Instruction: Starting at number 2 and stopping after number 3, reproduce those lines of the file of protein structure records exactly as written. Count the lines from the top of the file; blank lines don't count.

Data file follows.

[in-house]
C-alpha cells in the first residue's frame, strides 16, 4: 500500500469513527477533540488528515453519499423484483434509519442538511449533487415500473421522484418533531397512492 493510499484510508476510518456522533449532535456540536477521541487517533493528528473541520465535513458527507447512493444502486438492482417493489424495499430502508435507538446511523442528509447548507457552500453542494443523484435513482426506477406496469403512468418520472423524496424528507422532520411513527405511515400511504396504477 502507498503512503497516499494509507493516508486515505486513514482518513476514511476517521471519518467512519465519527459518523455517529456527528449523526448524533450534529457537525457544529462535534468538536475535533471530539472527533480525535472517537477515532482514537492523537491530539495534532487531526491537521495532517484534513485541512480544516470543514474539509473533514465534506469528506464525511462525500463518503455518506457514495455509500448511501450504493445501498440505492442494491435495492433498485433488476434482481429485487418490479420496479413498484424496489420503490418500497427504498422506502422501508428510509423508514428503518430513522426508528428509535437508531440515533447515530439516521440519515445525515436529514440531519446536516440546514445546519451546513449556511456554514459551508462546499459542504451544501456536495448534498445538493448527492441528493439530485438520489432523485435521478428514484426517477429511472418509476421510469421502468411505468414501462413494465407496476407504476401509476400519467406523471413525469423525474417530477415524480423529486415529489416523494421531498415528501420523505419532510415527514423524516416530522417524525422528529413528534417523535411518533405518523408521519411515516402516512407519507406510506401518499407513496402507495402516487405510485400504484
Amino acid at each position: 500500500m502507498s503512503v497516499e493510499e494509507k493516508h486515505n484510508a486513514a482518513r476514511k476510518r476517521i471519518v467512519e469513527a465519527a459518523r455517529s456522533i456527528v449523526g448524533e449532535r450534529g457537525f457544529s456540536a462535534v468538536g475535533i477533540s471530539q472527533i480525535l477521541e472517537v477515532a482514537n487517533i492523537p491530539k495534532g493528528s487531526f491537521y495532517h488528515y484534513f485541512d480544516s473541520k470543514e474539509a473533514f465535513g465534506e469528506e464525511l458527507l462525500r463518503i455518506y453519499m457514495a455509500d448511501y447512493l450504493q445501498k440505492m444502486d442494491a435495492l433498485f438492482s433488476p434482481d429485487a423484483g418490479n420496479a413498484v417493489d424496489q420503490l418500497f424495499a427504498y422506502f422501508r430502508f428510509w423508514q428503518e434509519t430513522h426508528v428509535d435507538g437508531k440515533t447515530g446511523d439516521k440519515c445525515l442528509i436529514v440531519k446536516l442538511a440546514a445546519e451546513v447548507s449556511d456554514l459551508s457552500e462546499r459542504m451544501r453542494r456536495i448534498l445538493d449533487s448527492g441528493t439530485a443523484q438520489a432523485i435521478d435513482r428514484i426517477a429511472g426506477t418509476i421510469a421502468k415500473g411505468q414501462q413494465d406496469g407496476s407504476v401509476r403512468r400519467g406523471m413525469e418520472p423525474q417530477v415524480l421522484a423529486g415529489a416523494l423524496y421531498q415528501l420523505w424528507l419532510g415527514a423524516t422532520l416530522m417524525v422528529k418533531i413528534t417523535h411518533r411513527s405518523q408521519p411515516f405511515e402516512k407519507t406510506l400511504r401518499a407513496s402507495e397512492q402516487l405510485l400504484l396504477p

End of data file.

C-alpha cells in the first residue's frame, strides 16, 4: 500500500469513527477533540488528515453519499423484483434509519442538511449533487415500473421522484418533531397512492 493510499484510508476510518456522533449532535456540536477521541487517533493528528473541520465535513458527507447512493444502486438492482417493489424495499430502508435507538446511523442528509447548507457552500453542494443523484435513482426506477406496469403512468418520472423524496424528507422532520411513527405511515400511504396504477 502507498503512503497516499494509507493516508486515505486513514482518513476514511476517521471519518467512519465519527459518523455517529456527528449523526448524533450534529457537525457544529462535534468538536475535533471530539472527533480525535472517537477515532482514537492523537491530539495534532487531526491537521495532517484534513485541512480544516470543514474539509473533514465534506469528506464525511462525500463518503455518506457514495455509500448511501450504493445501498440505492442494491435495492433498485433488476434482481429485487418490479420496479413498484424496489420503490418500497427504498422506502422501508428510509423508514428503518430513522426508528428509535437508531440515533447515530439516521440519515445525515436529514440531519446536516440546514445546519451546513449556511456554514459551508462546499459542504451544501456536495448534498445538493448527492441528493439530485438520489432523485435521478428514484426517477429511472418509476421510469421502468411505468414501462413494465407496476407504476401509476400519467406523471413525469423525474417530477415524480423529486415529489416523494421531498415528501420523505419532510415527514423524516416530522417524525422528529413528534417523535411518533405518523408521519411515516402516512407519507406510506401518499407513496402507495402516487405510485400504484
Amino acid at each position: 500500500m502507498s503512503v497516499e493510499e494509507k493516508h486515505n484510508a486513514a482518513r476514511k476510518r476517521i471519518v467512519e469513527a465519527a459518523r455517529s456522533i456527528v449523526g448524533e449532535r450534529g457537525f457544529s456540536a462535534v468538536g475535533i477533540s471530539q472527533i480525535l477521541e472517537v477515532a482514537n487517533i492523537p491530539k495534532g493528528s487531526f491537521y495532517h488528515y484534513f485541512d480544516s473541520k470543514e474539509a473533514f465535513g465534506e469528506e464525511l458527507l462525500r463518503i455518506y453519499m457514495a455509500d448511501y447512493l450504493q445501498k440505492m444502486d442494491a435495492l433498485f438492482s433488476p434482481d429485487a423484483g418490479n420496479a413498484v417493489d424496489q420503490l418500497f424495499a427504498y422506502f422501508r430502508f428510509w423508514q428503518e434509519t430513522h426508528v428509535d435507538g437508531k440515533t447515530g446511523d439516521k440519515c445525515l442528509i436529514v440531519k446536516l442538511a440546514a445546519e451546513v447548507s449556511d456554514l459551508s457552500e462546499r459542504m451544501r453542494r456536495i448534498l445538493d449533487s448527492g441528493t439530485a443523484q438520489a432523485i435521478d435513482r428514484i426517477a429511472g426506477t418509476i421510469a421502468k415500473g411505468q414501462q413494465d406496469g407496476s407504476v401509476r403512468r400519467g406523471m413525469e418520472p423525474q417530477v415524480l421522484a423529486g415529489a416523494l423524496y421531498q415528501l420523505w424528507l419532510g415527514a423524516t422532520l416530522m417524525v422528529k418533531i413528534t417523535h411518533r411513527s405518523q408521519p411515516f405511515e402516512k407519507t406510506l400511504r401518499a407513496s402507495e397512492q402516487l405510485l400504484l396504477p